On Wed, Jun 7, 2017 at 11:25 AM, Jakob Bohm via dev-security-policy <
dev-security-policy@lists.mozilla.org> wrote:
> Note that I also had a second, related, point: The possibility that such
> a new piece of infrastructure was, for other reasons, not endorsed by
> Mozilla, but of great interest to one of the other root programs (not
> all of which are browser vendors).
> Conversely consider the possibility that some other root programs had a
> similarly restrictive policy and refused to support the introduction of
> CT PreCertificates.  This could have stopped a useful improvement that
> Mozilla seems to like.
> The Golden rule would then imply that Mozilla should not reserve to
> itself a power it would not want other root programs to have.

As much as I love an application of the Golden Rule as the next person, I
think it again misunderstands the realities on the ground in the Web PKI,
and puts an ideal ahead of the practical security implications.

Root programs do sometimes disagree. For example, Microsoft reserves the
right to revoke certificates it disagrees with. That right means that other
browser programs cannot effectively use CRLs or OCSP for revocation, as to
do so is to recognize Microsoft's ability to (negatively) affect their
users. They have means of working out those disagreements.

You're positioning the hypothetical as if it's inflexible - but the reality
is, each root program exists to first and foremost best reflect the needs
of its userbase. For Microsoft, they've determined that's best accomplished
by giving themselves unilateral veto power over the CAs they trust. For
Mozilla, recognizing its global mission, it tries to operate openly and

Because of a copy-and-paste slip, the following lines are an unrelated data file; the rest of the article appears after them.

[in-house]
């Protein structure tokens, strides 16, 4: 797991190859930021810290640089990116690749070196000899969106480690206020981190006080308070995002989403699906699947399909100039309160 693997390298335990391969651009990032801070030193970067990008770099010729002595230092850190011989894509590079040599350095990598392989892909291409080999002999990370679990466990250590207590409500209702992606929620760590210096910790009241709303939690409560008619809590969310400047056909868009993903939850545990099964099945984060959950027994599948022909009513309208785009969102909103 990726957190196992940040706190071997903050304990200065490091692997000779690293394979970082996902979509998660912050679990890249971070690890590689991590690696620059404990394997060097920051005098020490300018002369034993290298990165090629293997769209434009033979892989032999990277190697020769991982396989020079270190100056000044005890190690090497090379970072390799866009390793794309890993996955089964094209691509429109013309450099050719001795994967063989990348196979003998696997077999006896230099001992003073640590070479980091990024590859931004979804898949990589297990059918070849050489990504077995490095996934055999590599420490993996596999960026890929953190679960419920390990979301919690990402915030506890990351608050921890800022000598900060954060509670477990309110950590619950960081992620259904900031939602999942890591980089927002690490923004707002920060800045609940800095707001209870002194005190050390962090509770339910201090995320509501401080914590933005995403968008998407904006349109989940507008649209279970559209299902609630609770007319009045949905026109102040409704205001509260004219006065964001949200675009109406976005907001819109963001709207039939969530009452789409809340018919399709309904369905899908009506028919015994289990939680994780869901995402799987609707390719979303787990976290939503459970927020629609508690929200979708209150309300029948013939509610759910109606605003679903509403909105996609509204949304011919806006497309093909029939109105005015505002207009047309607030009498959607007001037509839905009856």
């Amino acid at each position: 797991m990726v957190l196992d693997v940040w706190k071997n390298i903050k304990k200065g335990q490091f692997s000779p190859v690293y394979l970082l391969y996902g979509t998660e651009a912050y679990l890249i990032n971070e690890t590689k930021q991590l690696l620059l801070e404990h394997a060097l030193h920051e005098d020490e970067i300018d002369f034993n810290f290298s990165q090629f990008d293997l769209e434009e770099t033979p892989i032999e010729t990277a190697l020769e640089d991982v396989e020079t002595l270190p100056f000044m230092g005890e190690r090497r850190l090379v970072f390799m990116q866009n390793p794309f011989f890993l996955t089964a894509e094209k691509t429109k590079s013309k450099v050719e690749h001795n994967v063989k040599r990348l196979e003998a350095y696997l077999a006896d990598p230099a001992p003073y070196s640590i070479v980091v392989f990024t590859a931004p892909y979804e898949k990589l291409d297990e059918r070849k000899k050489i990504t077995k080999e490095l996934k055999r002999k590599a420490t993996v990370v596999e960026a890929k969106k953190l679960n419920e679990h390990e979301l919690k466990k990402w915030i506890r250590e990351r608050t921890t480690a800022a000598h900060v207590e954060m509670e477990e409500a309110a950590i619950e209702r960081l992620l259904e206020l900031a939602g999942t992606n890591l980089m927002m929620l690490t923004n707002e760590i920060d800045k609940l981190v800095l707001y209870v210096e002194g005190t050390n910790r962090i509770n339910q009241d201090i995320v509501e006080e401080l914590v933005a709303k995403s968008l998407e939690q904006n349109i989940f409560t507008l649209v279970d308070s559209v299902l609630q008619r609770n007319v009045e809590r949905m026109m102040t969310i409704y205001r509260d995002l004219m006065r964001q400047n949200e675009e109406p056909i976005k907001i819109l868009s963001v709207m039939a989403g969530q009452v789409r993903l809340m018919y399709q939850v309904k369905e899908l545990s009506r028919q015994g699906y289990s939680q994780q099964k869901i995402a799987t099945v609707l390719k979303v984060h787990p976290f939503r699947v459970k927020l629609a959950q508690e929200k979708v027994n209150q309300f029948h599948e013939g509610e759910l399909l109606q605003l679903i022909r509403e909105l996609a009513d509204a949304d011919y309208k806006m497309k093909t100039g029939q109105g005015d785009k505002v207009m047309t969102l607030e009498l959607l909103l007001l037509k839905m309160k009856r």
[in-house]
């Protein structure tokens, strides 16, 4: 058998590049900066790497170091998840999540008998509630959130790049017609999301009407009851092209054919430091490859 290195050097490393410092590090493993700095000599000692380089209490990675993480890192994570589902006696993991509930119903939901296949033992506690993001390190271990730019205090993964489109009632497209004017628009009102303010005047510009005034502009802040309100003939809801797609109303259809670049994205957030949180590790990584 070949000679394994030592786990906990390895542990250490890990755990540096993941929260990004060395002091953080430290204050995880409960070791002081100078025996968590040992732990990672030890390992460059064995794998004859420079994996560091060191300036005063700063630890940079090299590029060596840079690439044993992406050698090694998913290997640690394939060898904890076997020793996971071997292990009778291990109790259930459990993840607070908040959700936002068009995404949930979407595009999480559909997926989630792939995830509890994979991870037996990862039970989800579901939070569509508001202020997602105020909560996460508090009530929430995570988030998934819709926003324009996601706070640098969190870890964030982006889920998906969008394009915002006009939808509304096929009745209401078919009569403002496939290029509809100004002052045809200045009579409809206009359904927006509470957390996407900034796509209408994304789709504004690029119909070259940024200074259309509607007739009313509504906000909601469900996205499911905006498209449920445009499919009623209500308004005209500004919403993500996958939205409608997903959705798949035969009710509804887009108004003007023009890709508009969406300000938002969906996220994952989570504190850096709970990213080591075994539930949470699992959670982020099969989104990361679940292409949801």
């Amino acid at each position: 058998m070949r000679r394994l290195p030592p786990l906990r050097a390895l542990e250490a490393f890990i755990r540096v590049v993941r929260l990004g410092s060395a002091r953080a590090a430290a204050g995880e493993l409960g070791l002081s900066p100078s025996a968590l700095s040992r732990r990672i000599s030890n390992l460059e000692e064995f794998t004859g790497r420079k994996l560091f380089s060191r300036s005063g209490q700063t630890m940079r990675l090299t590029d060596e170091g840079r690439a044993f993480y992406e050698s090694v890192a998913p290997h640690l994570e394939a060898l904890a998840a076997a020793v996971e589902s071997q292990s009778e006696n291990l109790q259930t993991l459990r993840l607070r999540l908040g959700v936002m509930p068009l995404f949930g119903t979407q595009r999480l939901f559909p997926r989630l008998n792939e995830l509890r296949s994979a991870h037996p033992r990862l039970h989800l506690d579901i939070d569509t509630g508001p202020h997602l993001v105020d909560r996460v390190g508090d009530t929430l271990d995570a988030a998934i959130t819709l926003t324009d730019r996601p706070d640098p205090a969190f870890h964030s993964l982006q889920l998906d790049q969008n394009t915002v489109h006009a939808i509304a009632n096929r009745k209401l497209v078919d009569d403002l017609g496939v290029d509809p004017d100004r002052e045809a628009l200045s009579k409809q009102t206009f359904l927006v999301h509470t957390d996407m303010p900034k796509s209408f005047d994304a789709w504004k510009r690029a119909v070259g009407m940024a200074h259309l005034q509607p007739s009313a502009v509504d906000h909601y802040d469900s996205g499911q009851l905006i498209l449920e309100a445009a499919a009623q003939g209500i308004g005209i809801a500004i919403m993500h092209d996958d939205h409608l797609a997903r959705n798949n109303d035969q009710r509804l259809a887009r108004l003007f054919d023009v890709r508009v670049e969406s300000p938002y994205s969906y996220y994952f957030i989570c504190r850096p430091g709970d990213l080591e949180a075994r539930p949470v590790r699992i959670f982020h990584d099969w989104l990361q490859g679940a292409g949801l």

best serving the ecosystem.

The scenario you remark as undesirable - the blocking of precertificates -
is, in fact, a desirable and appropriate outcome. As Nick has noted, these
efforts do not spring forth like Athena, fully grown and robust, but
iteratively develop through the community process - leaving ample time for
Mozilla to update and respond. This, too, has ample evidence of it
happening - see the discussions related to CAA, or the validation methods
employed by ACME.

The idealized view of SDOs - that they are infallible organizations or
represent some neutral arbitration - is perhaps misguided. For example,
it's trivial to publish an I-D within the IETF as a draft, and it's not
unreasonable to have an absolutely terrible technology assigned an RFC (for
example, an informational submission documenting an existing, but insecure,
technology). As Nick mentions, the reality - and far more common occurrence
- is someone being clever and a half and doing it with good intentions, but
bad security. And those decisions - and that flexibility - create
significantly more risk for the overall ecosystem.

I suspect we will continue to disagree on this point, so I doubtful can
offer more meaningful arguments to sway you, and certainly would not appeal
to authority. I would simply note that the scenarios you raise as
hypotheticals do not and have not played out as you suggest, and if the
overall goal of this discussion is to ensure the security of Mozilla users,
then the contents, provenance, and correctness of what is signed plays an
inescapable part of that security, and the suggested flexibility is
inimical to that security.
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